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Scholastique Mukasonga in The New Yorker

Igifu, translated by Jordan Stump, available now

“How can you mourn your loved ones when they have no graves? How can you mourn without allowing them to sink into oblivion—a second death, for which you are then responsible?” These are the questions that drive Scholastique Mukasonga’s short story, Grief, an excerpt from Igifu appearing in The New Yorker this weekMukasonga discusses Grief and more in an interview with Deborah Treisman.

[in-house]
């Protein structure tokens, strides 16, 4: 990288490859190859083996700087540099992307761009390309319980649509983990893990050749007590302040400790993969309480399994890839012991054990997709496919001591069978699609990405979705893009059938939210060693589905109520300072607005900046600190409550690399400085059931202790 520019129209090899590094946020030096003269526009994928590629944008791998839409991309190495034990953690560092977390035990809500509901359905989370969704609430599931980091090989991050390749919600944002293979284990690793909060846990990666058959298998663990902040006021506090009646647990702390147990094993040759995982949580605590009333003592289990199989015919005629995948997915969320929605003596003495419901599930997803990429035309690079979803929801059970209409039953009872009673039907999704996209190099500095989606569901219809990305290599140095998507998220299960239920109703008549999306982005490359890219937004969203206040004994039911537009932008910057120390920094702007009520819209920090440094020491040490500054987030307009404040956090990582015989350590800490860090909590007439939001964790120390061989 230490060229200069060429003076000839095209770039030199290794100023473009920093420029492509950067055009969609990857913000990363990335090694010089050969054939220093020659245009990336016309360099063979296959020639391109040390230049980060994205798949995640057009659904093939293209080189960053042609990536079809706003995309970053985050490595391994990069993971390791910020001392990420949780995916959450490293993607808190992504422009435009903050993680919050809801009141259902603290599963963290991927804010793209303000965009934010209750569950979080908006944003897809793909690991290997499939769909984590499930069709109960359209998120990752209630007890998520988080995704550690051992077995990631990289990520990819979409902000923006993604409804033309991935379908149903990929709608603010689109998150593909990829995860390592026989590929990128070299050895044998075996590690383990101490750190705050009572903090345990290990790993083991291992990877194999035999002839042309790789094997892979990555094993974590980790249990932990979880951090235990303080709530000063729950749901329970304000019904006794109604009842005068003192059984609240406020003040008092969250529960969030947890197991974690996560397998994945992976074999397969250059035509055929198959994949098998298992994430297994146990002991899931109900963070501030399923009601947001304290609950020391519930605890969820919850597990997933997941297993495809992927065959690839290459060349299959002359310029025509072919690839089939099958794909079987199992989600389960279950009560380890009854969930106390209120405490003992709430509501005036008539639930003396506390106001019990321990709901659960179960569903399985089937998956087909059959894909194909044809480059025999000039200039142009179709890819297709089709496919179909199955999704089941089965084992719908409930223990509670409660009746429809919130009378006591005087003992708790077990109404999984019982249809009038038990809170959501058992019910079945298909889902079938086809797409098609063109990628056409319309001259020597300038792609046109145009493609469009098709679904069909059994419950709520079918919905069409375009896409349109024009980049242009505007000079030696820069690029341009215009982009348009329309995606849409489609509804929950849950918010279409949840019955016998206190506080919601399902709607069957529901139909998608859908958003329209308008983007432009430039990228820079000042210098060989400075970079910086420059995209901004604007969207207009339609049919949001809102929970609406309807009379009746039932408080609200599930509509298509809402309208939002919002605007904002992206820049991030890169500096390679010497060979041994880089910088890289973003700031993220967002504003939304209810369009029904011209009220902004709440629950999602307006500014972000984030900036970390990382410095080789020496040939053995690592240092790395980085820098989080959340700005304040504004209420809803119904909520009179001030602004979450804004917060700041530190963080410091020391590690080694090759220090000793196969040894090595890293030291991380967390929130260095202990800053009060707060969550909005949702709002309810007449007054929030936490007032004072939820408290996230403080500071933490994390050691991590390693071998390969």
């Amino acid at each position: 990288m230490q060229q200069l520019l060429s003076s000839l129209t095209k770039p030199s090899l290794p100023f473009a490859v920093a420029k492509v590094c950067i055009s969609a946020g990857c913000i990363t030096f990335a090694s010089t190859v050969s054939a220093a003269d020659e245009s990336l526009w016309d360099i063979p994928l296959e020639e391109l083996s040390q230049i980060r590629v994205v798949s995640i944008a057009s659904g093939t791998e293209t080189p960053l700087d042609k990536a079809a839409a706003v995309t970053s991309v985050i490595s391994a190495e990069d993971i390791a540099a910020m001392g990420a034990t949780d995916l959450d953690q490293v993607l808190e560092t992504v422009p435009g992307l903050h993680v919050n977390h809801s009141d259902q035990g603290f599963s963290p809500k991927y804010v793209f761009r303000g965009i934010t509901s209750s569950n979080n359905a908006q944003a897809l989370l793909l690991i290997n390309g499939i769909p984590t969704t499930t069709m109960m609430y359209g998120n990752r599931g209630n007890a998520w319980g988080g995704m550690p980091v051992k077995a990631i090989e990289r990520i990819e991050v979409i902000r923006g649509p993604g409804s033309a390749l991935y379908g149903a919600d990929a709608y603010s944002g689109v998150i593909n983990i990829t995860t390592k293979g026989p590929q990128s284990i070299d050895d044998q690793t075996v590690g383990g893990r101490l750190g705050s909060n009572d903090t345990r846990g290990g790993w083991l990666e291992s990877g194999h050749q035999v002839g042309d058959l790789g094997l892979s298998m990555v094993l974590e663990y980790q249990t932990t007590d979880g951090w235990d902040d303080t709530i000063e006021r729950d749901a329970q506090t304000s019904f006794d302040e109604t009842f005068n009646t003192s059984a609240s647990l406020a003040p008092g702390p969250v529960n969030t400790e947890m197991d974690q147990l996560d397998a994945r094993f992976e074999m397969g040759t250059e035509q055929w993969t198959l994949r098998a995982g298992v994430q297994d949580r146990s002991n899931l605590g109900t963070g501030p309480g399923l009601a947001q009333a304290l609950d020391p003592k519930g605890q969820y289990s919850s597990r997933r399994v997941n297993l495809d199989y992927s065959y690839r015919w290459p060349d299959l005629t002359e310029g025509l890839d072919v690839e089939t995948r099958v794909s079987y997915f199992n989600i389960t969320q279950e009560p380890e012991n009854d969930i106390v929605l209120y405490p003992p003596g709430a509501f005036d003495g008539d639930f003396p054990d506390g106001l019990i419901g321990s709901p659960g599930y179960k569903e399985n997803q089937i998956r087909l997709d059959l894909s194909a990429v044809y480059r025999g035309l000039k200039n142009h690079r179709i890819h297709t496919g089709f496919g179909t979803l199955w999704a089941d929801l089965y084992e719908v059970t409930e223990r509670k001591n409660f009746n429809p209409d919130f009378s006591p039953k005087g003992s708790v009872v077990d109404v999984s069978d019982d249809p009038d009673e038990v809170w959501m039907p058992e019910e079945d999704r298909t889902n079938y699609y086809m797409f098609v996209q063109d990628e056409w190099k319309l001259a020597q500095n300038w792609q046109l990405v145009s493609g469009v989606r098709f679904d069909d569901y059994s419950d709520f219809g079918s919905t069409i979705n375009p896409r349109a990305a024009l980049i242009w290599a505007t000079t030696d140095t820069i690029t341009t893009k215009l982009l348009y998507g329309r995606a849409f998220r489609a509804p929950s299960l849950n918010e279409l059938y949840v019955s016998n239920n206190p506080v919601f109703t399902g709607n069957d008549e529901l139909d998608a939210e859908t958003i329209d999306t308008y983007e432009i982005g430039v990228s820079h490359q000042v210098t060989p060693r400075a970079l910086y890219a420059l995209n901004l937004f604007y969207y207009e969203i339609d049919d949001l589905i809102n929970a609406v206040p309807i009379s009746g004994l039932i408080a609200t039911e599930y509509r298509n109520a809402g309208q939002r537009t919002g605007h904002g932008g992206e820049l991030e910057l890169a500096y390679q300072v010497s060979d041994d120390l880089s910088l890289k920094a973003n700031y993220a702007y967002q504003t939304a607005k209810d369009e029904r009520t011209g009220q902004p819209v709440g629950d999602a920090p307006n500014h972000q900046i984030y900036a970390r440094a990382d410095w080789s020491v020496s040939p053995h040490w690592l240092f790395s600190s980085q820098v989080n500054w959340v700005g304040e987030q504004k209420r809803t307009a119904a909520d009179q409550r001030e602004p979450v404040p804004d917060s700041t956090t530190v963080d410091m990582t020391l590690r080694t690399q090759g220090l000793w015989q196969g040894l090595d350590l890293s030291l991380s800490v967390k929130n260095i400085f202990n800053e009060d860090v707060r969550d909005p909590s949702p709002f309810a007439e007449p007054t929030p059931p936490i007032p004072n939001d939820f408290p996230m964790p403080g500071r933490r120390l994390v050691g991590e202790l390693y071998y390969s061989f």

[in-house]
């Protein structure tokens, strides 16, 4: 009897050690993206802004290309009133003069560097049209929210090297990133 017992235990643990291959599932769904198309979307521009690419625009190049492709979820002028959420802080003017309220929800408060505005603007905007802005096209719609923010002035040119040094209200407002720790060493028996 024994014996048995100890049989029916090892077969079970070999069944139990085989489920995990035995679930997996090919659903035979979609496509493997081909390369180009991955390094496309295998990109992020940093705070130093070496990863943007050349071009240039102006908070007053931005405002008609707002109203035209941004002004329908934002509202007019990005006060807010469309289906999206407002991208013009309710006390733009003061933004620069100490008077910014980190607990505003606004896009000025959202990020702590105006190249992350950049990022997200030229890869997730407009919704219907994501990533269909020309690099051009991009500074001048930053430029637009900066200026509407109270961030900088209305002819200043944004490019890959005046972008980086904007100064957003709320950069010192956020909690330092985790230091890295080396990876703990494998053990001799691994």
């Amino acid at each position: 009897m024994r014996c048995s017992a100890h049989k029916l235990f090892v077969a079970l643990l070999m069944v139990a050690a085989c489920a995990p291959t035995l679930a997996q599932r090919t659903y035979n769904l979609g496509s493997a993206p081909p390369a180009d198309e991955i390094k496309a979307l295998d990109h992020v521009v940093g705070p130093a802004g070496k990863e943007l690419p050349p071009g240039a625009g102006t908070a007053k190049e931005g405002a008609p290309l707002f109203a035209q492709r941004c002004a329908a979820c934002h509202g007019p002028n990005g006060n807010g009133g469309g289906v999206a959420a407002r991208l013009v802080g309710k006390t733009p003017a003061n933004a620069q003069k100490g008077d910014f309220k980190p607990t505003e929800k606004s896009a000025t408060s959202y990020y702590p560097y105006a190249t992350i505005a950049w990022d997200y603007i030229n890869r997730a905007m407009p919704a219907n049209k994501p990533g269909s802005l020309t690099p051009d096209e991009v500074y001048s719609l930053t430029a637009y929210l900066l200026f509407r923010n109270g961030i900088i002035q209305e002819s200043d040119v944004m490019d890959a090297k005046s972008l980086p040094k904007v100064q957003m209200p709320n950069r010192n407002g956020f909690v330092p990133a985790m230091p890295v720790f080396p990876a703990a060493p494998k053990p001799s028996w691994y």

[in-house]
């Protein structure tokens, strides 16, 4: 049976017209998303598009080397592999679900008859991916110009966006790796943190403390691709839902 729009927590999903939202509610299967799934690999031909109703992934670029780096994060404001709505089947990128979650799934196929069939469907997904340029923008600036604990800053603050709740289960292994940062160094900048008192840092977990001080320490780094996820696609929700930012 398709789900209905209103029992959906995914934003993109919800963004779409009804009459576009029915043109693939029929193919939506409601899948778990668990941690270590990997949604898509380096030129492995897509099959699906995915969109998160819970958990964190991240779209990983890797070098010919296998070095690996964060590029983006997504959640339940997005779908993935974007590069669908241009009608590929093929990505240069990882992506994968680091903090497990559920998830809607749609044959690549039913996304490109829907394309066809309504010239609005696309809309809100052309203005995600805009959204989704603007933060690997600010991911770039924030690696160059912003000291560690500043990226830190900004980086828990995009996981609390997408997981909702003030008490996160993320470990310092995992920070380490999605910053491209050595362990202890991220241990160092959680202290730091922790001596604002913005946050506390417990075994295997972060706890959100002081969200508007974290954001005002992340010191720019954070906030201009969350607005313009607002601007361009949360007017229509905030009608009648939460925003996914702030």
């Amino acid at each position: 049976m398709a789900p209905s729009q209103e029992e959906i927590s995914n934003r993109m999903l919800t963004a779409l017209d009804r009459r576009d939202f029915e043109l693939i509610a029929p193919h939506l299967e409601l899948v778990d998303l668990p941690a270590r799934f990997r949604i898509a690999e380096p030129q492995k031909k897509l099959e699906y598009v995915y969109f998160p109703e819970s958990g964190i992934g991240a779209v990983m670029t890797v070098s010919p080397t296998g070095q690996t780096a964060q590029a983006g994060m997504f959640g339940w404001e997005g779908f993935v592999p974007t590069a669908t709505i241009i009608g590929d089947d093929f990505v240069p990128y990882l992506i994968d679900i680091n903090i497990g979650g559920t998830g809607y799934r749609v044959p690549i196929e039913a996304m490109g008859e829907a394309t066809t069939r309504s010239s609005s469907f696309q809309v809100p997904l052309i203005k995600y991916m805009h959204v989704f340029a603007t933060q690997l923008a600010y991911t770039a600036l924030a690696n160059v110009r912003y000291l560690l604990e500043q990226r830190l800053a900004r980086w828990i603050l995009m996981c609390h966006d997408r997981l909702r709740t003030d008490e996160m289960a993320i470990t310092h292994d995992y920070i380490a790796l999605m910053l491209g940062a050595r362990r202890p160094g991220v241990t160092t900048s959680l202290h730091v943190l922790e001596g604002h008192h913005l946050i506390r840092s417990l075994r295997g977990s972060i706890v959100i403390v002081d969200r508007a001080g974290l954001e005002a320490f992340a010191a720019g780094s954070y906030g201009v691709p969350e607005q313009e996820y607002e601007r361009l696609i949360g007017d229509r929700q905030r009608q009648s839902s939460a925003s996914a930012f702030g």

“On TV, on the radio, they never called it genocide. As if that word were reserved. Too serious. Too serious for Africa. Yes, there were massacres, but there were always massacres in Africa. And these massacres were happening in a country that no one had ever heard of. A country that no one could find on a map. Tribal hatred, primitive, atavistic hatred: nothing to understand there. ‘Weird stuff goes on where you come from,’ people would tell her.”

Read more of Grief at this link, and Mukasonga’s interview, here.

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